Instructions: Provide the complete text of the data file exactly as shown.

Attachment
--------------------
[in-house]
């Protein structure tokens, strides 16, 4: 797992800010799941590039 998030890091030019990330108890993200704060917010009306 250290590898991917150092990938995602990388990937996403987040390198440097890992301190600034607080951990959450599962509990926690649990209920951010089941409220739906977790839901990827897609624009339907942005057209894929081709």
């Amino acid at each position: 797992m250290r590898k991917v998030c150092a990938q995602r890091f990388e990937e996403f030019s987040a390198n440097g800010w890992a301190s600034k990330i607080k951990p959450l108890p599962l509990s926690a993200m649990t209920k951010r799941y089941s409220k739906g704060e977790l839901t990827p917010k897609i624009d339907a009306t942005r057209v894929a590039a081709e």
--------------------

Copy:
[in-house]
């Protein structure tokens, strides 16, 4: 797992800010799941590039 998030890091030019990330108890993200704060917010009306 250290590898991917150092990938995602990388990937996403987040390198440097890992301190600034607080951990959450599962509990926690649990209920951010089941409220739906977790839901990827897609624009339907942005057209894929081709």
């Amino acid at each position: 797992m250290r590898k991917v998030c150092a990938q995602r890091f990388e990937e996403f030019s987040a390198n440097g800010w890992a301190s600034k990330i607080k951990p959450l108890p599962l509990s926690a993200m649990t209920k951010r799941y089941s409220k739906g704060e977790l839901t990827p917010k897609i624009d339907a009306t942005r057209v894929a590039a081709e």